Friday, October 22, 2010

Kenosis: Giving Up Our Identities

What is our identity? Some of us are many things… Father, son, mother, daughter, pastor, factory worker, manager, Christian, atheist, gay, straight, single, married, male, female… you get the point. We are all defined by something or some things, whether it is who we are, what we do, or what we have done. We all have an identity.

These identities that we carry around with us often unite us with others… others who are similar to us or have been through some of the same things we have, or to those who hold the same beliefs as we do. However, our identities also separate us from people and produce what is sometimes called “the other”. You know, those people who are not like us and who may even be considered our enemies because of their different identities, nationalities, and/or beliefs.

As Christians, how are we to deal with those who are different known as “the other.” Sadly, many times we feel that certain races, certain nationalities, certain social classes, and of course, certain religious beliefs are good reasons to separate ourselves from one another.

Paul addresses some of these same kinds of issues in the book of Galatians when he says,

“There is neither Jew nor Greek, slave nor free, male nor female, for you are all one in Christ.”

What Paul says here is that all of our identities seem to disappear in Christ Jesus. In Christ we give up our identities… who we are. When we come to the table of Christ, we are not coming as many different denominations or as conservatives and liberals…instead we come to the table with something in common, the body and blood of Christ. We give up our identity; this process is often referred to as Kenosis and is something that directly relates us to Christ.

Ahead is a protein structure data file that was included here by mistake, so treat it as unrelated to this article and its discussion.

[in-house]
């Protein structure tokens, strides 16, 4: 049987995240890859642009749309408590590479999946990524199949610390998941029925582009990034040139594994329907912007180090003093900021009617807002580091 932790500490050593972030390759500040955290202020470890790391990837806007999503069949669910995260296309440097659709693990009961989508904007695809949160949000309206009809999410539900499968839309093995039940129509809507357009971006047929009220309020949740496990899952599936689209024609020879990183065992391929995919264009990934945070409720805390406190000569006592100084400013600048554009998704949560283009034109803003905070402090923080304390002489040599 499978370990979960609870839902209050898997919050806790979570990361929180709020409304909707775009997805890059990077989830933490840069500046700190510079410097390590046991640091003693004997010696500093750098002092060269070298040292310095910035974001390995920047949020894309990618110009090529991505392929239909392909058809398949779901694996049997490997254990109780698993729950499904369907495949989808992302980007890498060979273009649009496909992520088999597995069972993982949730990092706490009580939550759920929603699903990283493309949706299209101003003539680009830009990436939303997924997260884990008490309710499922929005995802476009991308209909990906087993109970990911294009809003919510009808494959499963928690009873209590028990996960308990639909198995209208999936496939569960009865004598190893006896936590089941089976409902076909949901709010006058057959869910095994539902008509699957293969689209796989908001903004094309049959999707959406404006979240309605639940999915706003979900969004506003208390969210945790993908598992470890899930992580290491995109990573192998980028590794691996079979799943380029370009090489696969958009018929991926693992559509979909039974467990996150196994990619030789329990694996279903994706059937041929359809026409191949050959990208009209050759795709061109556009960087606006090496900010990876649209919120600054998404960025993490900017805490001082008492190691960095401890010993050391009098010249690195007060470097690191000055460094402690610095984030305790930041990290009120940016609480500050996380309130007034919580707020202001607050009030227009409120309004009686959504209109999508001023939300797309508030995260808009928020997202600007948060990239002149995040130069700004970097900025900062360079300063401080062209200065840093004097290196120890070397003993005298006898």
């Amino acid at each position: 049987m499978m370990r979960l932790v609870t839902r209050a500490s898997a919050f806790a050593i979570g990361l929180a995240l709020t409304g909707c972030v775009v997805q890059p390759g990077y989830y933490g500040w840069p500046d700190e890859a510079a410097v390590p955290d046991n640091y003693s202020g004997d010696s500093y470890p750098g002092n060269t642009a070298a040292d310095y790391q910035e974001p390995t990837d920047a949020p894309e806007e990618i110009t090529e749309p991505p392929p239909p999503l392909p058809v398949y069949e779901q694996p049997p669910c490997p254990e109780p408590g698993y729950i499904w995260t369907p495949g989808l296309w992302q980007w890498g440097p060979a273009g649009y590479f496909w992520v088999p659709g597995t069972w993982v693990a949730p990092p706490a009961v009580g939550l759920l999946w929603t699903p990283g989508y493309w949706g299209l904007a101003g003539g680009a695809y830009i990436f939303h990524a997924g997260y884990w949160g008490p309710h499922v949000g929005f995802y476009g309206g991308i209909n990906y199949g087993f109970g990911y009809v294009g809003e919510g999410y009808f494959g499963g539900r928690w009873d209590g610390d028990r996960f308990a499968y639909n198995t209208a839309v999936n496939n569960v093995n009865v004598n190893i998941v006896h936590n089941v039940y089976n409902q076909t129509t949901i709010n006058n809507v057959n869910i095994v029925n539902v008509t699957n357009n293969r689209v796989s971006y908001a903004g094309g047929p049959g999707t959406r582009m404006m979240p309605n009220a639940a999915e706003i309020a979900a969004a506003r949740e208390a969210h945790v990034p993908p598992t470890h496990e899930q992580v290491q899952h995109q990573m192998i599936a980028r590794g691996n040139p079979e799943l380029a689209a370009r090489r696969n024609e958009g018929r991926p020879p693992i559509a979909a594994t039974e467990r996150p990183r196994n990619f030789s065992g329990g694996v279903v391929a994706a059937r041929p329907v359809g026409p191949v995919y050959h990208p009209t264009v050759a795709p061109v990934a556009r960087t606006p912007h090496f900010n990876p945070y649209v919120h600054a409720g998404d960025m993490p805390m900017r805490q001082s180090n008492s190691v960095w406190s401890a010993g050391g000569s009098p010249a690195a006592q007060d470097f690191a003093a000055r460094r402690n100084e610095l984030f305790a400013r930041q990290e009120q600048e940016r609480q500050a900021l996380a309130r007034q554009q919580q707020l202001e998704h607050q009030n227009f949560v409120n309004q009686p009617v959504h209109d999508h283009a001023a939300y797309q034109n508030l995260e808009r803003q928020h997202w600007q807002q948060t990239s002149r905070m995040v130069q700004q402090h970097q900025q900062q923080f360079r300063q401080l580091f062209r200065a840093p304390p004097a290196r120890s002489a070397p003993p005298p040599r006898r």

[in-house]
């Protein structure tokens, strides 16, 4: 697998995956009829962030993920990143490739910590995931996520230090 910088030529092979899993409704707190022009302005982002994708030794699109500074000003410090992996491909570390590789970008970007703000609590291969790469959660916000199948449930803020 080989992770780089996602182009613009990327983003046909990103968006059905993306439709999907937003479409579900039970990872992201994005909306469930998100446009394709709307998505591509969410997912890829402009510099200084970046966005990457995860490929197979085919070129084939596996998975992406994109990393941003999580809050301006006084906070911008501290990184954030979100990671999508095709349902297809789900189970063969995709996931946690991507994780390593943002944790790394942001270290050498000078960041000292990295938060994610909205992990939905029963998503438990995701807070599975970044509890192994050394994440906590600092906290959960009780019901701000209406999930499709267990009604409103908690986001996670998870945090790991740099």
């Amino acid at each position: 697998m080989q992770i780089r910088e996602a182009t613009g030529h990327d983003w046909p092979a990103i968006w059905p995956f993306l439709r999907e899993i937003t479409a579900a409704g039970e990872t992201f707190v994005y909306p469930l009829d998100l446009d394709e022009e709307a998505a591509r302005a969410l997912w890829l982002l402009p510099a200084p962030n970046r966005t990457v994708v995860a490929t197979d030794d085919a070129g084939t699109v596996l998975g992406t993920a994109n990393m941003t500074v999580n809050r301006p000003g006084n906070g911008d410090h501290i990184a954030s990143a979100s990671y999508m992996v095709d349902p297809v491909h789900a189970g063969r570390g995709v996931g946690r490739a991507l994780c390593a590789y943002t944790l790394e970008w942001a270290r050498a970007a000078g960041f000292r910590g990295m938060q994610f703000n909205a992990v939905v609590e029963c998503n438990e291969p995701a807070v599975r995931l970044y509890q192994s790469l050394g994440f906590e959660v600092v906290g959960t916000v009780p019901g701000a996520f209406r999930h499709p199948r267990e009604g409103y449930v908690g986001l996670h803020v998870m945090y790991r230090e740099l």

Kenosis is the word used in Philippians 2:6-7 which says.
“Who, being in very nature God, did not consider equality with God something to be grasped, but made himself nothing, taking the very nature of a servant, being made in human likeness...”

through the incarnation, God himself gave up his identity to become like one of us.

So next time we are tempted to separate ourselves from those who are different than we are or from those who simply have different beliefs than we do, may we remember that we are all one in Christ Jesus and through Him have all things in common.

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